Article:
guarantee against any rolling back to confrontation. But, even if
there is political will and the relevant decisions are taken, the
implementation of these kinds of programs will require overcoming
bureaucratic inertia and resistance both in Russia and America.

But is a long-term anti-terrorist strategy possible in
principle, given the fact that the U.S., Europe and Russia differ
markedly on the question of problem regimes? Indeed, is the
strategy needed at all? Who knows, maybe nothing similar to the
September 11th tragedy will ever happen again?

Senators Sam Nunn and Richard Lugar justifiably deem it
necessary to set up a multilevel global coalition against
catastrophic terrorism. It is better to overestimate the danger
than underestimate it. One cannot but agree with Senator Lugar:
however monstrous the September 11th tragedy may be, the resultant
devastation and panic will look insignificant compared to what
might be caused by a weapon of mass destruction. According to
Senators Nunn and Lugar, a program of joint action by a global
coalition should be geared to resolving a wide range of problems in
order to prevent terrorists from getting hold of WMD. This involves
tighter non-proliferation regimes, improved systems of control over
the storage and transportation of nuclear, biological and chemical
materials, preventing the brain drain and establishing and
observing world-class nuclear safety standards.

Obviously, setting up a global coalition is a protracted and
complex process – if, of course, it is not accelerated by
international terrorism. The U.S. and Russia could be the nucleus
of such a coalition for they have the biggest experience in
developing weapons of mass destruction, their delivery vehicles and
defenses against them, as well as relevant systems of control and
communication. Both countries have suffered greatly from terrorism.
For these reasons Russia and the U.S. could well become centers of
stability on their continents, and rally around them most of the
democratic countries.

It is high time to admit that by relying merely on defense
measures it is impossible to eliminate the threat of using mass
destruction weapons by totalitarian regimes – especially those
adhering to radical Islam – and put an end to transnational
terrorism. No country, however rich it may be, can be guaranteed
against all known methods of attack, to say nothing of those that
are harder to predict. This is why the most effective strategies
are preventive actions against problem countries; and these include
disarming them, provided that sufficient and relatively reliable
information points to their possession of WMD and to their backing
of international terrorists.

What is needed is not only a reaction to the irreparable damage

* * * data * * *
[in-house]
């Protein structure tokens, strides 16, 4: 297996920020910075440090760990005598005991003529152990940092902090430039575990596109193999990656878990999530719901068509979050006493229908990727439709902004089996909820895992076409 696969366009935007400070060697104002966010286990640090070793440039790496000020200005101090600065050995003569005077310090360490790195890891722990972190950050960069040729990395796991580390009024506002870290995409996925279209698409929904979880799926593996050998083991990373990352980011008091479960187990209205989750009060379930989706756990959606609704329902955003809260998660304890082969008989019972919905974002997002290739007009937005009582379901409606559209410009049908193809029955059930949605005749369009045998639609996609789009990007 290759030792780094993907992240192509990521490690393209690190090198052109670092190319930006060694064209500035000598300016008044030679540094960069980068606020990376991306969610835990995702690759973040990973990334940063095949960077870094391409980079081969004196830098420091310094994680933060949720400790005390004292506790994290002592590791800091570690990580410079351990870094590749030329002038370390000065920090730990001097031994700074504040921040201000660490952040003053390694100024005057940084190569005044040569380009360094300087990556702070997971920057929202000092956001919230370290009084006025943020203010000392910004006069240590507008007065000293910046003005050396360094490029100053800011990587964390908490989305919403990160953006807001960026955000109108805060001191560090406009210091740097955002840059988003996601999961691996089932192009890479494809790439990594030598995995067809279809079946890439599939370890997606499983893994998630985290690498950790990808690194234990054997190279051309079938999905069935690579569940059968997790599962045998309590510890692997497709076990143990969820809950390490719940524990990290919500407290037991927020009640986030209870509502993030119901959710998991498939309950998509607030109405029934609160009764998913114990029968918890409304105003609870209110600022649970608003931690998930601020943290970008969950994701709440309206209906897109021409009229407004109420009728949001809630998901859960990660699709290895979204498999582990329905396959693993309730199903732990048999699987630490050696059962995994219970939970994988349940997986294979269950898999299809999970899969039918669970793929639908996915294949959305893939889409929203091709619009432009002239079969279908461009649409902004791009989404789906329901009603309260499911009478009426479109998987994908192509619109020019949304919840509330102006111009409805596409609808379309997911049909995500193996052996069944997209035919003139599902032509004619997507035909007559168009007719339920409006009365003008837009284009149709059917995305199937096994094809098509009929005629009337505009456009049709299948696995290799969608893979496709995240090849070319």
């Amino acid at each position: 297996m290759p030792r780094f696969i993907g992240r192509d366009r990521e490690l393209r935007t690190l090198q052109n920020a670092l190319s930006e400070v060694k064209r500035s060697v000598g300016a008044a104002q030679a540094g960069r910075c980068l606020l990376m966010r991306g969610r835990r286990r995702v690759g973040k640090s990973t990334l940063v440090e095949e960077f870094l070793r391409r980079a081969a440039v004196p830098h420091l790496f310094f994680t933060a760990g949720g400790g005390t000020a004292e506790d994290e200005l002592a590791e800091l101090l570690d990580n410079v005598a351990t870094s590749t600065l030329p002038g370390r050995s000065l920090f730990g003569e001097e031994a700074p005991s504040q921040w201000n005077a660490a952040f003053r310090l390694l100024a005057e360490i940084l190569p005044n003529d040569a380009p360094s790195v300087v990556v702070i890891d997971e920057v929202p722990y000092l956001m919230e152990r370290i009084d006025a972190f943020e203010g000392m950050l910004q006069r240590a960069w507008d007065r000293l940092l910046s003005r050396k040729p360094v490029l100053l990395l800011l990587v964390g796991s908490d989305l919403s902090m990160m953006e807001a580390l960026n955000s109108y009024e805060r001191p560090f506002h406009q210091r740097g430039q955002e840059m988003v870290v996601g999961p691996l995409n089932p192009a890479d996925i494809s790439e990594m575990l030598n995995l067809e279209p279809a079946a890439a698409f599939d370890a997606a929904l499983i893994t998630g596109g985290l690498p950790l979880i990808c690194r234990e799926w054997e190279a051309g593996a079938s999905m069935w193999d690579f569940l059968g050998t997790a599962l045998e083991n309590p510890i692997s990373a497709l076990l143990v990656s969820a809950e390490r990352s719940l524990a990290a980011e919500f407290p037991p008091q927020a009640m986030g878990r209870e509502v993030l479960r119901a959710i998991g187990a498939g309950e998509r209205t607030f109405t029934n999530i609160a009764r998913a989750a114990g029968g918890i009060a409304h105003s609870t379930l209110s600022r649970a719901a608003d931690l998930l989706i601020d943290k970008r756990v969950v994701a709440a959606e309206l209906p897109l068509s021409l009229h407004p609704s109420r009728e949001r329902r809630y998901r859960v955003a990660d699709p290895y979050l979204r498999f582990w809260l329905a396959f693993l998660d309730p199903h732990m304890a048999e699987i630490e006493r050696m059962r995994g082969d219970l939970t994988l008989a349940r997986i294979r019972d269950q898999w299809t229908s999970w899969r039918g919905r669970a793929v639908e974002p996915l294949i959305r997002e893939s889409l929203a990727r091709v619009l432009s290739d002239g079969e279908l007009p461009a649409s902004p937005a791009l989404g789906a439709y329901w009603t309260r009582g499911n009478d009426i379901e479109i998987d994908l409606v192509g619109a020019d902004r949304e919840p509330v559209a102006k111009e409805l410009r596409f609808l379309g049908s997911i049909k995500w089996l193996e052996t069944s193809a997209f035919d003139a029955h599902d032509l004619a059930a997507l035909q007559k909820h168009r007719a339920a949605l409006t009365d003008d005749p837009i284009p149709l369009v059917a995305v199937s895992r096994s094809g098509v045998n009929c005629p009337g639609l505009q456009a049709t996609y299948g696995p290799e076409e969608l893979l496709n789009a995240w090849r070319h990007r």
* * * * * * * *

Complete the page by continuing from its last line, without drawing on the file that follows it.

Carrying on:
caused by terrorist acts, but also concerted preventive actions
aimed at forced disarmament, a change of ruling regimes and
ex-territorial neutralization of the terrorist strongholds. It is
impossible to win a total victory over terrorism, but reducing the
level of its threat to an “acceptable” minimum, which would exclude
any large-scale catastrophes, is a most pressing task of the
international community. To achieve it, international terrorism
should primarily be deprived of the support extended to it by
totalitarian or failing regimes.

The system of international law, including the UN Charter, is
not fully fit to address this problem because that system was
formed decades ago; today it does not correspond to new global
challenges and needs to be adjusted – a task involving lengthy work
and international terrorists will hardly wait until it is
completed. They must be rebuffed decisively today. A forceful
counteraction need not necessarily involve a large-scale military
operation against individual totalitarian regimes. For example,
prior to the UN Security Council discussion on Iraq, thirty U.S.
authoritative independent analysts suggested that Iraqi weapons of
mass destruction could be liquidated by way of “coercive
inspections.” They suggested that inspections should be accompanied
by international air-mobile combat units in any chosen region at
any facility and at any time with no time limit. When found,
prohibited facilities are to be disassembled or destroyed. Such
coercive inspections could be backed up by modern high-tech
instrumental reconnaissance and an international force deployed
near the Iraqi border.

The suggested measures can well be applied to the inspection of
the training bases and strongholds of international terrorist
organizations – and not only in Iraq. It should be noted that
international consensus is needed to achieve the goals of the
“preventive treatment.” However imperfect the legal foundation of
the world order may be, maximum efforts should be made to ensure
that preventive strikes are carried out on the basis of UN Security
Council resolutions and a coordinated position of a broad
international coalition. Unilateral moves may result in
developments that will be far away from the set goals – deep cracks
may appear in the united anti-terrorist coalition and this will
play primarily into the terrorists’ hands.

The experience of the anti-Taliban campaign shows that the U.S.
can hardly do without Russia in carrying through counter-terrorist
operations. To be sure, no other country near the belt of
instability possesses such a huge political and
military-technological potential. Essentially, Moscow has ample
grounds to become Washington’s full-fledged ally in the
uncompromising struggle against new threats. Sitting in a trench
trying to adjust oneself to rapid changes in relations with
undemocratic regimes has no perspective. All the more so as there
are solid grounds to expect that, following a change of ruling
regimes in problem countries, Russia will establish more stable and
no less beneficial relations with them.